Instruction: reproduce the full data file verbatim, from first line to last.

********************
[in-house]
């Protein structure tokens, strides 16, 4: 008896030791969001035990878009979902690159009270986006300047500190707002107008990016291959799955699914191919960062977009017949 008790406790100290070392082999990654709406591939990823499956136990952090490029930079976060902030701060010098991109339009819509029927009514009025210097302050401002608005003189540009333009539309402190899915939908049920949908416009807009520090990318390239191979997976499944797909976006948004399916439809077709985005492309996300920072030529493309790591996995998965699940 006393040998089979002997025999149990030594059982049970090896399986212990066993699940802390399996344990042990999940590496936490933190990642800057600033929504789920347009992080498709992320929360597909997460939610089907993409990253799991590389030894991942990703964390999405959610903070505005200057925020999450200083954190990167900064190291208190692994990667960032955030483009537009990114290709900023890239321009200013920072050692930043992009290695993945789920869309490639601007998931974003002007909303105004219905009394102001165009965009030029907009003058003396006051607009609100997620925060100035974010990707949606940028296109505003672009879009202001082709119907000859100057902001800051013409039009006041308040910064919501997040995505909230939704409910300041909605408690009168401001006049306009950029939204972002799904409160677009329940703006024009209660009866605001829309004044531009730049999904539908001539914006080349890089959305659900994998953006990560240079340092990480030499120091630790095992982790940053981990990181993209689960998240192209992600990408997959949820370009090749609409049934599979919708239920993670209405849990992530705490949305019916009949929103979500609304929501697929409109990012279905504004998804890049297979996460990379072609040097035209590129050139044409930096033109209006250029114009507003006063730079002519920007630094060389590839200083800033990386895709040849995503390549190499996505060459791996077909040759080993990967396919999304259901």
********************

[in-house]
């Protein structure tokens, strides 16, 4: 008896030791969001035990878009979902690159009270986006300047500190707002107008990016291959799955699914191919960062977009017949 008790406790100290070392082999990654709406591939990823499956136990952090490029930079976060902030701060010098991109339009819509029927009514009025210097302050401002608005003189540009333009539309402190899915939908049920949908416009807009520090990318390239191979997976499944797909976006948004399916439809077709985005492309996300920072030529493309790591996995998965699940 006393040998089979002997025999149990030594059982049970090896399986212990066993699940802390399996344990042990999940590496936490933190990642800057600033929504789920347009992080498709992320929360597909997460939610089907993409990253799991590389030894991942990703964390999405959610903070505005200057925020999450200083954190990167900064190291208190692994990667960032955030483009537009990114290709900023890239321009200013920072050692930043992009290695993945789920869309490639601007998931974003002007909303105004219905009394102001165009965009030029907009003058003396006051607009609100997620925060100035974010990707949606940028296109505003672009879009202001082709119907000859100057902001800051013409039009006041308040910064919501997040995505909230939704409910300041909605408690009168401001006049306009950029939204972002799904409160677009329940703006024009209660009866605001829309004044531009730049999904539908001539914006080349890089959305659900994998953006990560240079340092990480030499120091630790095992982790940053981990990181993209689960998240192209992600990408997959949820370009090749609409049934599979919708239920993670209405849990992530705490949305019916009949929103979500609304929501697929409109990012279905504004998804890049297979996460990379072609040097035209590129050139044409930096033109209006250029114009507003006063730079002519920007630094060389590839200083800033990386895709040849995503390549190499996505060459791996077909040759080993990967396919999304259901």